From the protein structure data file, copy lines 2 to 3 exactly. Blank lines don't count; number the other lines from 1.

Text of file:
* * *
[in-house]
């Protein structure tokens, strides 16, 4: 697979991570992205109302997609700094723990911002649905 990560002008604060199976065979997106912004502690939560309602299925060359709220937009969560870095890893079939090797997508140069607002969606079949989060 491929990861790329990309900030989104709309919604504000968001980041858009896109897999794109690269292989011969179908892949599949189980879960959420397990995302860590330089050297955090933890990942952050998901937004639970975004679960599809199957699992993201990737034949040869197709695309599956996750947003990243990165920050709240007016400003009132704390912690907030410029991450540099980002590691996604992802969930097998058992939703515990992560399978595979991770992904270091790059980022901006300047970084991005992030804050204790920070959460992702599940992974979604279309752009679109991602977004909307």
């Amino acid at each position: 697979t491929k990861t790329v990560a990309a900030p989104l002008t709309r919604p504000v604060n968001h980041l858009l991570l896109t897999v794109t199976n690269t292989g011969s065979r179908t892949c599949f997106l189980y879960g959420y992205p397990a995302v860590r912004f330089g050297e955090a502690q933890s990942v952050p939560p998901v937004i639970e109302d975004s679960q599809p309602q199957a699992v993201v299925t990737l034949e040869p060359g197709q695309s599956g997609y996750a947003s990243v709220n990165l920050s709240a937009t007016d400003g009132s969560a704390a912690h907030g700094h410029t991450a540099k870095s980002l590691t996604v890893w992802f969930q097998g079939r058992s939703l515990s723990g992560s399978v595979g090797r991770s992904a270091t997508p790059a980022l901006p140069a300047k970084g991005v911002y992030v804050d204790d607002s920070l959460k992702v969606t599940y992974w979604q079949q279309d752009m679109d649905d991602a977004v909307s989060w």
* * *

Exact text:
């Protein structure tokens, strides 16, 4: 697979991570992205109302997609700094723990911002649905 990560002008604060199976065979997106912004502690939560309602299925060359709220937009969560870095890893079939090797997508140069607002969606079949989060 491929990861790329990309900030989104709309919604504000968001980041858009896109897999794109690269292989011969179908892949599949189980879960959420397990995302860590330089050297955090933890990942952050998901937004639970975004679960599809199957699992993201990737034949040869197709695309599956996750947003990243990165920050709240007016400003009132704390912690907030410029991450540099980002590691996604992802969930097998058992939703515990992560399978595979991770992904270091790059980022901006300047970084991005992030804050204790920070959460992702599940992974979604279309752009679109991602977004909307």
């Amino acid at each position: 697979t491929k990861t790329v990560a990309a900030p989104l002008t709309r919604p504000v604060n968001h980041l858009l991570l896109t897999v794109t199976n690269t292989g011969s065979r179908t892949c599949f997106l189980y879960g959420y992205p397990a995302v860590r912004f330089g050297e955090a502690q933890s990942v952050p939560p998901v937004i639970e109302d975004s679960q599809p309602q199957a699992v993201v299925t990737l034949e040869p060359g197709q695309s599956g997609y996750a947003s990243v709220n990165l920050s709240a937009t007016d400003g009132s969560a704390a912690h907030g700094h410029t991450a540099k870095s980002l590691t996604v890893w992802f969930q097998g079939r058992s939703l515990s723990g992560s399978v595979g090797r991770s992904a270091t997508p790059a980022l901006p140069a300047k970084g991005v911002y992030v804050d204790d607002s920070l959460k992702v969606t599940y992974w979604q079949q279309d752009m679109d649905d991602a977004v909307s989060w």